I always have an unsettling mixture of emotions on the first day of a cruise. This will be my ninth trip on Spartina so I've got a little bit of experience, some good equipment and a decent idea of what I'm doing. But the feelings are always the same - excitement, apprehension, self-doubt and a little bit of guilt thrown in.
Excitement, because this is a trip I've been planning for months and I think it will be a great adventure. I can't wait to get out there.
Apprehension, because there are a lot of unanswered questions. What will the weather be like? Will it be too windy? Will there be enough wind? Will I make good decisions? Did I pack everything I need? What am I getting myself into?
Self-doubt, isn't that little emotion always hiding there somewhere on the boat. Do I know what I'm doing out there, out of sight of land with waves and wind on the bow? Hey, is that a thunderstorm coming my way?
And yes, guilt. After all I'm essentially ditching the family for a week. Once I turn off the phone and cast off the lines I'm concerned about one thing - me. Wife, daughters and dog will have to fend for themselves until I'm done fooling around on the boat.
That's me above in a photo shot by Bruce heading out of Engelhard, NC on Far Creek on the first day of the Skeeter Beater. I've done eight cruises, four solo and four with Bruce along. Having a good sailing partner like Bruce is a real plus. Interesting conversation, a lot of help with the sailing and a second opinion sometimes saying "Is that what you really want to do?"
I'll be on my own on this trip and I bet sooner or later I'll find myself saying "What would Bruce think of this?"
These are the notes from the first day of the Tag Team sail last June. When I look at the notes it sounds so simple and straightforward. But it doesn't begin to communicate the research, planning, packing and thought that goes into a cruise. Details about marinas, distances and prevailing winds were analyzed, thought and rethought, charts examined and satellite photos studied. And after all that, the first day boils down to a simple sail across the Pamlico River.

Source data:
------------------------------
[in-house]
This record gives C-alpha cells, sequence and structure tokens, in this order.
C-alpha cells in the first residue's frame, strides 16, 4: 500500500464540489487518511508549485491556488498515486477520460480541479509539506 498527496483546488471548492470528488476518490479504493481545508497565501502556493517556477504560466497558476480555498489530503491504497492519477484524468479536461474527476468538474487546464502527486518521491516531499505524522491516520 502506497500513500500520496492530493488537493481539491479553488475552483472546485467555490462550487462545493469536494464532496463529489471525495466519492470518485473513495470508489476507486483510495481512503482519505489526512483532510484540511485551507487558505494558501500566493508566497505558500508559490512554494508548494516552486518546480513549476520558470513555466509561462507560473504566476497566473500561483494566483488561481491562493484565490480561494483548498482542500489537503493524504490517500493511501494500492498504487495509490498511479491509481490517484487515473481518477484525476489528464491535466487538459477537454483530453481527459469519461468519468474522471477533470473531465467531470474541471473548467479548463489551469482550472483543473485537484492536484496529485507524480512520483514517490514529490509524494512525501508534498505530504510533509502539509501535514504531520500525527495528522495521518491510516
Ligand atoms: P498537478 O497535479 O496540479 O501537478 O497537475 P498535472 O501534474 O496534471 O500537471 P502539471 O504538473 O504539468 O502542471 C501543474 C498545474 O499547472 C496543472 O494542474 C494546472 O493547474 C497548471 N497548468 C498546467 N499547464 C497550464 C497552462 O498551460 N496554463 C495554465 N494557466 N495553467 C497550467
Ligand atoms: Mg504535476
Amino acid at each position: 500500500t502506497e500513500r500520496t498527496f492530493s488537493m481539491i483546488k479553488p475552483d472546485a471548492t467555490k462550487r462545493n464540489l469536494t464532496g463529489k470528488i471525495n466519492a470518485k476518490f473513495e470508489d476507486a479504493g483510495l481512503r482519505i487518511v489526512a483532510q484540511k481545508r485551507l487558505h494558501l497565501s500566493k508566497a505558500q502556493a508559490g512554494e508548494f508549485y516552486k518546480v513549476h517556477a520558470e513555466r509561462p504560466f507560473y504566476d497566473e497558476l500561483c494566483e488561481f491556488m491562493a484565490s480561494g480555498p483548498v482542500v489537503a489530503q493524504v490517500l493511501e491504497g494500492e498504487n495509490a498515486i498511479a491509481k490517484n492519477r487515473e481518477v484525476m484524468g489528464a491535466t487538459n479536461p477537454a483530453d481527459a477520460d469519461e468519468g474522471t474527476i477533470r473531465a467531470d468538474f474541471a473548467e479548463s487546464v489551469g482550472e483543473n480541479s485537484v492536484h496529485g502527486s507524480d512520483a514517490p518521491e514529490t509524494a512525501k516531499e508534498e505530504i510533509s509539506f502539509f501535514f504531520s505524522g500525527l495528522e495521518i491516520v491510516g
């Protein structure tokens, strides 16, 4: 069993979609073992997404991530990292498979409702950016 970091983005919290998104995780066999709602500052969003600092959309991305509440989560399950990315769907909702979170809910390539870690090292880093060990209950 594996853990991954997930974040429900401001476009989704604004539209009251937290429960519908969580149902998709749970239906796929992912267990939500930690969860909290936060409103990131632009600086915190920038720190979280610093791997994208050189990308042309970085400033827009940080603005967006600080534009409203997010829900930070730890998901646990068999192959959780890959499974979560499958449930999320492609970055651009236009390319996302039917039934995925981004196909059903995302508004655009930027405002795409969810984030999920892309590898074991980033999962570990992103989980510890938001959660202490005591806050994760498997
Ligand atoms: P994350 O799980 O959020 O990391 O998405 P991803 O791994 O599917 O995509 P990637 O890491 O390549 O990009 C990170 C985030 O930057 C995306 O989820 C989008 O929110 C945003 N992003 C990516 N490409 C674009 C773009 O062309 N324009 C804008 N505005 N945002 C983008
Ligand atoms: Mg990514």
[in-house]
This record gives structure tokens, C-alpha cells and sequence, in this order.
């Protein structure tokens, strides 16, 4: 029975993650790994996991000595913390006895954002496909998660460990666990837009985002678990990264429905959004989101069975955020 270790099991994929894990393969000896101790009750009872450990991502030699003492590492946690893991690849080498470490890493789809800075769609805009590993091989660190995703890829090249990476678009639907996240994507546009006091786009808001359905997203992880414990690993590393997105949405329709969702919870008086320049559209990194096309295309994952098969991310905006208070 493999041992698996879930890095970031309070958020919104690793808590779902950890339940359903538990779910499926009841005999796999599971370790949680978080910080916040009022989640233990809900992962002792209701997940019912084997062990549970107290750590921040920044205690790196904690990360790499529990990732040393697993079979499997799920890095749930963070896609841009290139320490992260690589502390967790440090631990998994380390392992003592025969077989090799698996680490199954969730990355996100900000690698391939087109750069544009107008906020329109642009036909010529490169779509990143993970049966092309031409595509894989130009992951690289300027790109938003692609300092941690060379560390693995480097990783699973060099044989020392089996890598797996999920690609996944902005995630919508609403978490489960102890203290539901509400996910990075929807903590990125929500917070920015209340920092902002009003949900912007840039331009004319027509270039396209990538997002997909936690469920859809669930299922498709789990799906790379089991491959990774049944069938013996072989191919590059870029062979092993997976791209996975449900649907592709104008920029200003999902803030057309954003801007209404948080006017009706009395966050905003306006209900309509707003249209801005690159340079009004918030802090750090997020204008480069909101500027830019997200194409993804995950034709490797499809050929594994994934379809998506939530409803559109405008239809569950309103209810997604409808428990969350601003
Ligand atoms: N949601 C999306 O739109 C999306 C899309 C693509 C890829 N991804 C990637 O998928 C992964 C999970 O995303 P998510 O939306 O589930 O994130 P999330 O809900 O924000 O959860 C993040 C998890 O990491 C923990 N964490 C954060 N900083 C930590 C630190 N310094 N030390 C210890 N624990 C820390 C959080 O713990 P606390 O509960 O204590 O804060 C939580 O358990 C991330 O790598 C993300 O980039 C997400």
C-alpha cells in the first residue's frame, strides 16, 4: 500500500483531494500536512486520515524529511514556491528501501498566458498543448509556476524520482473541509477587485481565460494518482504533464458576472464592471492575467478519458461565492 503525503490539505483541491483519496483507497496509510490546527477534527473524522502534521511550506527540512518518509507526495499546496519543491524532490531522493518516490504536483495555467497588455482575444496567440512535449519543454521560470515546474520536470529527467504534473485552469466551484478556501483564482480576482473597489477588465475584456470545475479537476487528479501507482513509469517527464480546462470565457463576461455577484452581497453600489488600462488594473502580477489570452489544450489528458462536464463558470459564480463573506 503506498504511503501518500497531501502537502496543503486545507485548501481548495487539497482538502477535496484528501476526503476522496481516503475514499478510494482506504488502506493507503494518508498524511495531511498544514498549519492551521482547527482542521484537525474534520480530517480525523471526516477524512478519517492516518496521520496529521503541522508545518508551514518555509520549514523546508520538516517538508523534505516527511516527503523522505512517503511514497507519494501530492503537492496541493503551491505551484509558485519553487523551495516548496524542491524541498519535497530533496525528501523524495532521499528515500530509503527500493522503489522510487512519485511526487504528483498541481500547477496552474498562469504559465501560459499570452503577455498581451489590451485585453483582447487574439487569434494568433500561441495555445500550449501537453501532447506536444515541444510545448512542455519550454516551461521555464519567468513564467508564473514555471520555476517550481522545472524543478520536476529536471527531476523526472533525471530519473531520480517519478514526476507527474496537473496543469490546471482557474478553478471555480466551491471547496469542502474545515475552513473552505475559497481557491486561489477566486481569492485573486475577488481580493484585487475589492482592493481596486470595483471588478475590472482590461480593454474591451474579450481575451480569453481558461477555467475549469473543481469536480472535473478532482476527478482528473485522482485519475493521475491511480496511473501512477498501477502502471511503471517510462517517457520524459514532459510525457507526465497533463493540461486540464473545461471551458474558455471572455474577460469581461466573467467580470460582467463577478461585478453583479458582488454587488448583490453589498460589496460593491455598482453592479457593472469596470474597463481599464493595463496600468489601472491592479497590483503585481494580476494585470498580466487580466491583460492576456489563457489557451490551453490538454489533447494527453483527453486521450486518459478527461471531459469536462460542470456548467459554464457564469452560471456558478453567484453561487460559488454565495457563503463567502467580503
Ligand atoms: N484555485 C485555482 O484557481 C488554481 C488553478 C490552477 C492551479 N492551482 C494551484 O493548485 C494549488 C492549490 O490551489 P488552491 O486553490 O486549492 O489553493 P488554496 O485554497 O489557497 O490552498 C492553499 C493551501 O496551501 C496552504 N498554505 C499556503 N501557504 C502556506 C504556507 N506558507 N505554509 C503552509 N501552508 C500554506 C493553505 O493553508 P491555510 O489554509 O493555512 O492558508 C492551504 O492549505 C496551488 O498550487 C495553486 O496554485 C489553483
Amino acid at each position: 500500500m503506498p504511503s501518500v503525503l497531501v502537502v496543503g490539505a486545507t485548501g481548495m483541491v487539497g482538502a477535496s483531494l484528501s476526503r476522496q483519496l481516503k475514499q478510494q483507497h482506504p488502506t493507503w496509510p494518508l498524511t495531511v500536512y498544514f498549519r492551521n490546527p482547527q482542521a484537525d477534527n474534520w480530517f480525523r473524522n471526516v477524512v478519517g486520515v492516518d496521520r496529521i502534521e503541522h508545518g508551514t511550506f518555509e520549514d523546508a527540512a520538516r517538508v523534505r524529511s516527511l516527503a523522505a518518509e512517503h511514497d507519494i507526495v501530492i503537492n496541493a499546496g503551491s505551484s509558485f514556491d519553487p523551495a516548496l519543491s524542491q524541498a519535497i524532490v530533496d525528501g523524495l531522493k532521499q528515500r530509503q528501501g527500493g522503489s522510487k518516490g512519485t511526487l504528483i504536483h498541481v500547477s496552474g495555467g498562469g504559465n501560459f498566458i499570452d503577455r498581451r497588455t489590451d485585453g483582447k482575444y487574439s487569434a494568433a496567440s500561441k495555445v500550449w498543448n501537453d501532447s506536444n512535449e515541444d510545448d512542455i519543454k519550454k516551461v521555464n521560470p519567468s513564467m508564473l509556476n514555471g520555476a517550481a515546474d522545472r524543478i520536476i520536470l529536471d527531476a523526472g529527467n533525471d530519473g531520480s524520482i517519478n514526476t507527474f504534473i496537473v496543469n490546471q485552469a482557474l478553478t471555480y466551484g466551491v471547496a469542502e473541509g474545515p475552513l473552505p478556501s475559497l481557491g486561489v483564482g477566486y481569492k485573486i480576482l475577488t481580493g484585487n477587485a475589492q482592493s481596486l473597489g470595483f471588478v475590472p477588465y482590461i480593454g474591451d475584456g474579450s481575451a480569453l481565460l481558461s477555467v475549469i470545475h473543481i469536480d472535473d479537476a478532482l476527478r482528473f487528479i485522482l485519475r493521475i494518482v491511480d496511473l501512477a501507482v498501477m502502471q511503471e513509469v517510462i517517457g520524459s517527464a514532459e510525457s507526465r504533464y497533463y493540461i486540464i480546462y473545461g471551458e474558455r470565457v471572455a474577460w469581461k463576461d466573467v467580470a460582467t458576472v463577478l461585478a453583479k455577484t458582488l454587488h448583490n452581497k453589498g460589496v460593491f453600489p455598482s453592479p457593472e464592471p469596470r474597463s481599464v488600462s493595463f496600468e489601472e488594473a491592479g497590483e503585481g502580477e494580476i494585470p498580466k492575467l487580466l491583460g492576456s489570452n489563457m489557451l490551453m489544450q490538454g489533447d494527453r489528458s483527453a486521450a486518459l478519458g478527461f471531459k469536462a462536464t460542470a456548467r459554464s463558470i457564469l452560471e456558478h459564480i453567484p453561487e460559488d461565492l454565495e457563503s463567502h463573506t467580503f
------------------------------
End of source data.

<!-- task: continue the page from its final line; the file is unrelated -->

Of course the first day always includes the drive, in the case above a drive in the rain to Germantown, NC for my Spring solo sail. Two hours of rain. Talk about a sense of foreboding....
And on the first day, after the drive, comes the boat rigging and loading. Rigging takes about 45 minutes, loading another 30. Hot and sweaty, in a light rain (again) in Crisfield at the start of the Crab House 150. I always wear shorts and tee shirt on the drive to the ramp, with my sailing clothes tucked in a bag in the jeep. So after I get all worked up with rigging the boat I can change into nice clean clothes for the start of the sail.
Above is photo from Crisfield, this one in 2007 on the first day of my first cruise with Spartina. After packing the boat I sat there looking at it wondering if I packed everything I needed. I wasn't sure about that, but figured I packed enough to at least survive for a few days.
And talk about nervous, my heart was pounding. No SPOT (I didn't know what a SPOT was back then) and no GPS (I couldn't afford one). I did maybe 60 miles on that four day trip, Crisfield to Great Fox Island to Watts Island and Tangier. Then hunkered down while a front passed through, sailed back to Great Fox Island and then back to the ramp.
That's Spartina splashing through the chop on the first day of the Tag Team sail last June. Weather is always a big question when I leave the dock. Sometimes good wind, sometimes no wind and sometimes way too much wind. And throw in a little lightning or a sun that seems to want to blind you and you realize that sailing is only a small part of the deal. The rest is coping with the elements.
Above is Spartina drying out at the end of the first day of my Spring 2008 sail on Pamlico Sound. I was sailing south single-handed from Engelhard with a strong wind out of the SW. Reefed and then double reefed I spent hours beating into the wind and the waves. Once or twice I thought of turning back to the ramp. I hove to three times to bail out the boat. After one bail out I didn't sail two minutes before taking another wave over the bow. And finally tacking into Wyscocking Bay I see both a thunderstorm and a coast guard patrol boat coming my way. The thunderstorm moved on quickly, the patrol boat watching me until I entered the protection of the bay. I wanted to wave to them but worried my hand raised in the air would be misconstrued as a call for help. Calm water never felt so good.
And evening, on the first day of the Weekend Walkabout. That was a day that started with driving two-plus hours in the rain, rigging and loading the boat in the rain and sailing away from the dock under grey skies. That beautiful evening, I figured, was the reward for it all. Take all the money you want and you couldn't buy those colors, the glassy calm water and the rich glow of the sails.
That first day of a cruise is always an interesting one. And it is only in the evening of that first day that I start to feel comfortable.
Yes, I know why I am out here. Yes, I know what I'm doing.